I am finally ready to write about something that happened two weeks ago. The details don’t matter, which is good, because I can’t share them because I am afraid that my soon-to-be-ex will find this blog and
kill sue me.
In short it was a week of chaos, confusion, wildly flip-flopping opinions, setbacks, last-minute scrambling, extreme stress, come-to-Jesus talks leading to tears, and disappointment in experts who suddenly seemed very fallible and suspiciously unexpertish.
How did things get so off track? The answer is obvious: my soon-to-be-ex-husband. I’ve learned a lot of things since the afternoon in fall 2011 when I opened his email account and my life changed in an instant. The most important thing I’ve learned is that one determined person can start so much trouble and create so much chaos that everyone else eventually just wants to give up or run away. An NPD will exhaust, beat down, and disgust his opponents. And then he wins. Chaos ensues when one cunning person is willing to play dirty, make outrageous accusations, twist every truth, change his story regularly, break all rules, and refuse to feel an ounce of shame or embarrassment or remorse about anything. And then there’s the NPD smear campaign. It leaves its victims shell-shocked, bent over and gasping for air, trying to figure out what just happened to their reputations and sanity.
What kind of person acts like this?
Someone with narcissistic personality disorder. We all talk about narcissists. And of course we live in a narcissistic society that celebrates reality television stars and people with thousands of Facebook friends and Twitter followers – I suppose one might even argue that people with personal blogs are a bit narcissistic.
But narcissistic personality disorder is a different beast, and it’s serious. According to Medical News Today, narcissistic personality disorder is defined as: a personality disorder in which the individual has a distorted self image, unstable and intense emotions, is overly preoccupied with vanity, prestige, power and personal adequacy, lacks empathy, and has an exaggerated sense of superiority. NPD is closely associated with egocentrism – a personality characteristic in which people see themselves and their interests and opinions as the only ones that really matter.
People with narcissistic personality disorder are not interested in the feelings of others – they lack empathy; they are unable to feel or appreciate feelings which are not their own.
For most of us, it’s difficult and stressful to live in chaos. Most people crave order and calm and peace. This is why we have rules, laws, and traffic lights. However, most NPDs, including my soon-to-be-ex, thrive on chaos. The more the better, because he believes that opportunity lies in chaos. It’s a great time for a power grab – he pounces when every sane person runs away. I have come to believe that he has not enjoyed a moment of peace in several years. And he’s fine with that.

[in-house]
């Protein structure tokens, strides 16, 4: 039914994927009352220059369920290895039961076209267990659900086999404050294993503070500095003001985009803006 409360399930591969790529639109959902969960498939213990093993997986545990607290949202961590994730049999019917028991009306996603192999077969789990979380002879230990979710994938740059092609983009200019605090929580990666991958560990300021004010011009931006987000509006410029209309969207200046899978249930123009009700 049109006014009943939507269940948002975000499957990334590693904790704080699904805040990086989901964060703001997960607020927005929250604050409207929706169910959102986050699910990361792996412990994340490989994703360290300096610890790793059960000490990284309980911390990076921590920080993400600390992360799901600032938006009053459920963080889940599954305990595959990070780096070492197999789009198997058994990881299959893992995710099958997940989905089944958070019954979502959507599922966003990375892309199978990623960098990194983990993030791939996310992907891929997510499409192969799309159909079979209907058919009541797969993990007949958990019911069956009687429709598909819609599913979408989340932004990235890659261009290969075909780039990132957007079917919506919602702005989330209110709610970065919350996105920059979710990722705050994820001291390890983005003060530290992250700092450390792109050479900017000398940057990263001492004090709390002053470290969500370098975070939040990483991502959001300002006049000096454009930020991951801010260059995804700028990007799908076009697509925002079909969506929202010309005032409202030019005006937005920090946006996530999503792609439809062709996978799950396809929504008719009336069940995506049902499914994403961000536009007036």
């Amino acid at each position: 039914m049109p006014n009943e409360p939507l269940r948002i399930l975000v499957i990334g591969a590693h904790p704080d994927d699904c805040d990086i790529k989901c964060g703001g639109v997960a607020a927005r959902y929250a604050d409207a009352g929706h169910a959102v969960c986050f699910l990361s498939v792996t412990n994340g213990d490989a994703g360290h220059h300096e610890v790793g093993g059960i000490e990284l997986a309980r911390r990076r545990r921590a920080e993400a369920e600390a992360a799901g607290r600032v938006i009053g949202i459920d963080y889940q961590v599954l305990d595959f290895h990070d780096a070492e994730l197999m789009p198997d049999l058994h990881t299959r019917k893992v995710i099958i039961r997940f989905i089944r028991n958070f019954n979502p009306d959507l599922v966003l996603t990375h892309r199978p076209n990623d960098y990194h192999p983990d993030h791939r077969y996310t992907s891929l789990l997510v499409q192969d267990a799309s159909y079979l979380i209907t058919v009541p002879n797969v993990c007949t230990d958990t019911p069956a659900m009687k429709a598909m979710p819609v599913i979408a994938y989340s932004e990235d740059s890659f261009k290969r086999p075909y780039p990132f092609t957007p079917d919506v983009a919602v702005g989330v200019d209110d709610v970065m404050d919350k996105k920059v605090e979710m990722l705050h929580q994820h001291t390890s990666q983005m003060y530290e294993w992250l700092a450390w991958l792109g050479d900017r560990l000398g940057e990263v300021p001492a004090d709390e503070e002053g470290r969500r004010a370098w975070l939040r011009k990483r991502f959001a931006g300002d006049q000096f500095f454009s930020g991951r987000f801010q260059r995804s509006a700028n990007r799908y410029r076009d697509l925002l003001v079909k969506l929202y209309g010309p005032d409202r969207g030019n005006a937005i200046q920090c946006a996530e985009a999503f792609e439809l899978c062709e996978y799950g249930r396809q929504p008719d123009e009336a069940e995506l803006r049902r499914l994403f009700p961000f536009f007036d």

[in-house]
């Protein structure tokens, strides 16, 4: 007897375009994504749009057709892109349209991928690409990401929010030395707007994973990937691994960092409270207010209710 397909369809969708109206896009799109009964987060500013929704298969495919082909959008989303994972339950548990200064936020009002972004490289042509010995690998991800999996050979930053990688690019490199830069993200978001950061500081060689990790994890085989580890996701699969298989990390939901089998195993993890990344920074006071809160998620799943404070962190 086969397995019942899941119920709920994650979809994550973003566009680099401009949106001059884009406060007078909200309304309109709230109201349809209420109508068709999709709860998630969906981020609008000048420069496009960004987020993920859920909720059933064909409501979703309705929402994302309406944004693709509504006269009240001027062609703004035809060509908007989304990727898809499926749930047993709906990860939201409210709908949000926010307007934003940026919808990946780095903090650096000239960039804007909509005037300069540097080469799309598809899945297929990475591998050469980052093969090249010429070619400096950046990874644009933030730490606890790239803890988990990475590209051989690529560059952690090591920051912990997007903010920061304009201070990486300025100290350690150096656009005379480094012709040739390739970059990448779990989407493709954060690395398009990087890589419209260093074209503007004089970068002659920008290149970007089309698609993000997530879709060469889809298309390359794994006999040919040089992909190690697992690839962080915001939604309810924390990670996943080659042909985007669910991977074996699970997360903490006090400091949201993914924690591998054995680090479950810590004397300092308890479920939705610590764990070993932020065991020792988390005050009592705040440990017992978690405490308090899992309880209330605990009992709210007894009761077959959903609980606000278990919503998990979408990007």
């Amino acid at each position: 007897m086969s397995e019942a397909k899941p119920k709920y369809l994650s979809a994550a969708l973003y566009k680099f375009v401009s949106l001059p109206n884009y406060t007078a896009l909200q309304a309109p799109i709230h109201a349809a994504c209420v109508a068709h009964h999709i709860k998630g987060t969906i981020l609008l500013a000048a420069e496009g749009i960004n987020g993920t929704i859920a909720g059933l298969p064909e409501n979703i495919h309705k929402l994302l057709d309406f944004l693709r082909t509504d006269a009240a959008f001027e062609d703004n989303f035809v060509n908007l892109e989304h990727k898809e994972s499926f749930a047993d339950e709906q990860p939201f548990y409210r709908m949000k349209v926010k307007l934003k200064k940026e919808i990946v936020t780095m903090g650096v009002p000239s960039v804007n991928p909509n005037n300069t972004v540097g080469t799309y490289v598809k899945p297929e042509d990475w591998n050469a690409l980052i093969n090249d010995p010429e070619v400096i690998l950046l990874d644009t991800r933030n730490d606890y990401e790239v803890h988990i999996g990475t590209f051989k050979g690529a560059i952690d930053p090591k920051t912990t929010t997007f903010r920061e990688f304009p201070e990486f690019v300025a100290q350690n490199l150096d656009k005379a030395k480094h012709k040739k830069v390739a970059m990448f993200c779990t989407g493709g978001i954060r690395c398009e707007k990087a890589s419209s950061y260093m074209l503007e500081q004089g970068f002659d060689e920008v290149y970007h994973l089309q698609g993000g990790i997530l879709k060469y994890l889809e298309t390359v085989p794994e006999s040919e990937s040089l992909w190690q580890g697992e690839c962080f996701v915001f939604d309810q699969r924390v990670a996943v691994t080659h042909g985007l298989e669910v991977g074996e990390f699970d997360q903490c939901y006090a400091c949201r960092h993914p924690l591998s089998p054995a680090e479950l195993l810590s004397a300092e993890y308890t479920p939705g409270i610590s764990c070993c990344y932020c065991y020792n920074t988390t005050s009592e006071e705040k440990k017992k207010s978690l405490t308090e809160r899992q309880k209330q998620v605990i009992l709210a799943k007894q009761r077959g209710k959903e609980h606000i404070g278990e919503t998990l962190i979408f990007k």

I have a friend who asked me recently about the divorce. I explained that I was following good legal advice, the judge seemed to agree with me, and I had achieved a small victory that week. I believed the truth would prevail and a judge would do the right thing for my children.
She looked at me and said, “But you have to understand that you are waging some pretty traditional warfare, battle by battle.”
I’m not a big war analogy person. I’m more of a Brene Brown and inspirational-yoga-quote kind of person. Also, at the time, I preferred not to think of myself in battle. After all I started off the Divorce of the Century by hiring a collaborative attorney, believe it or not.
But then my friend said, “Your soon-to-be-ex is engaged in a different kind of warfare. He’s going from bunker to bunker, throwing terrible shit at you. And if it doesn’t stick, he doesn’t care. It’s not a setback to him, like it would be to you or me. He just moves on to the next bunker. He lives to throw more shit another day.”
I recall freezing when she said this, as a terrible wave of recognition passed over me. Yes. That was it. That was the very definition of the way he was acting.
Since then, two other observers have made similar analogies. One called my soon-to-be-ex a guerrilla, throwing bombs everywhere, completely irresponsibly. Just today someone said he’s just lobbing thing after thing at me, wearing me down a little more each time.
I recall asking the first friend what to do. She is the wife of a West Point grad, and I figured she would know how to deal with a guerrilla.
She replied, “You either give him what he wants – or make him believe you’re giving him what he wants. Or you need to destroy him.”